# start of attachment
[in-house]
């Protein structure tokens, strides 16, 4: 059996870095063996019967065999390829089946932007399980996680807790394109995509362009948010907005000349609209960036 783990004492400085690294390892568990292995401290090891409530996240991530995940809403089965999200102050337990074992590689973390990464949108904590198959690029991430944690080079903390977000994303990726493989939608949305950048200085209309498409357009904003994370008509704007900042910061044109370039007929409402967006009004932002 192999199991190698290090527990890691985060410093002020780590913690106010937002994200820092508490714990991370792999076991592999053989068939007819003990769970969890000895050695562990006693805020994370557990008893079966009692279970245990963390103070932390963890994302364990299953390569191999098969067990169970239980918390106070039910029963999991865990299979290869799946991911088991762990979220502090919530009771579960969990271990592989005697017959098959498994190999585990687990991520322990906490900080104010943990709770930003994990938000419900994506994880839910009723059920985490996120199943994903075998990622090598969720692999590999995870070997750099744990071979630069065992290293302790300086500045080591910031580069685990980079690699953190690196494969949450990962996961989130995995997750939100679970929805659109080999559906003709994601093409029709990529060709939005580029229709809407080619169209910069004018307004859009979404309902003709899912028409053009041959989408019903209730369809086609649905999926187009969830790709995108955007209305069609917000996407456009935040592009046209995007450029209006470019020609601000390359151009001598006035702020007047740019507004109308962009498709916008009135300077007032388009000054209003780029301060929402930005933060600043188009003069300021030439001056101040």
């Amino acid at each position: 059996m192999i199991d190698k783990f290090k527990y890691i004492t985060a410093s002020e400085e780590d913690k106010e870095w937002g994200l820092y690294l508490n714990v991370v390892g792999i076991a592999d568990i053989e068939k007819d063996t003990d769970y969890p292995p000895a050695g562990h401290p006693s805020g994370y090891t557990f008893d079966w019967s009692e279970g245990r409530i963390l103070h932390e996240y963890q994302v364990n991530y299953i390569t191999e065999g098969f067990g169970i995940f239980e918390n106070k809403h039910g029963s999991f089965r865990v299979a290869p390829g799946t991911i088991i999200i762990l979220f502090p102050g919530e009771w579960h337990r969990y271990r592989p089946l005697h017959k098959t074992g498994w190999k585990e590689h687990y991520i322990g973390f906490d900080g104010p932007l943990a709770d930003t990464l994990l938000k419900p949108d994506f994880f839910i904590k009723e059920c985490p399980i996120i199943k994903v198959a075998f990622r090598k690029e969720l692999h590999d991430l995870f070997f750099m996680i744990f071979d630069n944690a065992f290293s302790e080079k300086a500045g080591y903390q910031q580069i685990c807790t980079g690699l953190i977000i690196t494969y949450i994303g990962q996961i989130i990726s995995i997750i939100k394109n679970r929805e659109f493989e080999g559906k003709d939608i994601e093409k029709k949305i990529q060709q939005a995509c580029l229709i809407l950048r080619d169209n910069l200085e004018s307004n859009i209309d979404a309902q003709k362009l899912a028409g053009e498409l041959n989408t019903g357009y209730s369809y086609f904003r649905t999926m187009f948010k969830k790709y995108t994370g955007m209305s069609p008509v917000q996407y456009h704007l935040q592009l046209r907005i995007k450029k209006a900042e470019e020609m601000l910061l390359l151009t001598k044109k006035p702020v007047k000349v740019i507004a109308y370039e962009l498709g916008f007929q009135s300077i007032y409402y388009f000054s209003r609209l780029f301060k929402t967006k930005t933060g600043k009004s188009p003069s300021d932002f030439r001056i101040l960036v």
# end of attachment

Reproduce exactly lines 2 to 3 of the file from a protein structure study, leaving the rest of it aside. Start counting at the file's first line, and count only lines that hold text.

């Protein structure tokens, strides 16, 4: 059996870095063996019967065999390829089946932007399980996680807790394109995509362009948010907005000349609209960036 783990004492400085690294390892568990292995401290090891409530996240991530995940809403089965999200102050337990074992590689973390990464949108904590198959690029991430944690080079903390977000994303990726493989939608949305950048200085209309498409357009904003994370008509704007900042910061044109370039007929409402967006009004932002 192999199991190698290090527990890691985060410093002020780590913690106010937002994200820092508490714990991370792999076991592999053989068939007819003990769970969890000895050695562990006693805020994370557990008893079966009692279970245990963390103070932390963890994302364990299953390569191999098969067990169970239980918390106070039910029963999991865990299979290869799946991911088991762990979220502090919530009771579960969990271990592989005697017959098959498994190999585990687990991520322990906490900080104010943990709770930003994990938000419900994506994880839910009723059920985490996120199943994903075998990622090598969720692999590999995870070997750099744990071979630069065992290293302790300086500045080591910031580069685990980079690699953190690196494969949450990962996961989130995995997750939100679970929805659109080999559906003709994601093409029709990529060709939005580029229709809407080619169209910069004018307004859009979404309902003709899912028409053009041959989408019903209730369809086609649905999926187009969830790709995108955007209305069609917000996407456009935040592009046209995007450029209006470019020609601000390359151009001598006035702020007047740019507004109308962009498709916008009135300077007032388009000054209003780029301060929402930005933060600043188009003069300021030439001056101040």
């Amino acid at each position: 059996m192999i199991d190698k783990f290090k527990y890691i004492t985060a410093s002020e400085e780590d913690k106010e870095w937002g994200l820092y690294l508490n714990v991370v390892g792999i076991a592999d568990i053989e068939k007819d063996t003990d769970y969890p292995p000895a050695g562990h401290p006693s805020g994370y090891t557990f008893d079966w019967s009692e279970g245990r409530i963390l103070h932390e996240y963890q994302v364990n991530y299953i390569t191999e065999g098969f067990g169970i995940f239980e918390n106070k809403h039910g029963s999991f089965r865990v299979a290869p390829g799946t991911i088991i999200i762990l979220f502090p102050g919530e009771w579960h337990r969990y271990r592989p089946l005697h017959k098959t074992g498994w190999k585990e590689h687990y991520i322990g973390f906490d900080g104010p932007l943990a709770d930003t990464l994990l938000k419900p949108d994506f994880f839910i904590k009723e059920c985490p399980i996120i199943k994903v198959a075998f990622r090598k690029e969720l692999h590999d991430l995870f070997f750099m996680i744990f071979d630069n944690a065992f290293s302790e080079k300086a500045g080591y903390q910031q580069i685990c807790t980079g690699l953190i977000i690196t494969y949450i994303g990962q996961i989130i990726s995995i997750i939100k394109n679970r929805e659109f493989e080999g559906k003709d939608i994601e093409k029709k949305i990529q060709q939005a995509c580029l229709i809407l950048r080619d169209n910069l200085e004018s307004n859009i209309d979404a309902q003709k362009l899912a028409g053009e498409l041959n989408t019903g357009y209730s369809y086609f904003r649905t999926m187009f948010k969830k790709y995108t994370g955007m209305s069609p008509v917000q996407y456009h704007l935040q592009l046209r907005i995007k450029k209006a900042e470019e020609m601000l910061l390359l151009t001598k044109k006035p702020v007047k000349v740019i507004a109308y370039e962009l498709g916008f007929q009135s300077i007032y409402y388009f000054s209003r609209l780029f301060k929402t967006k930005t933060g600043k009004s188009p003069s300021d932002f030439r001056i101040l960036v």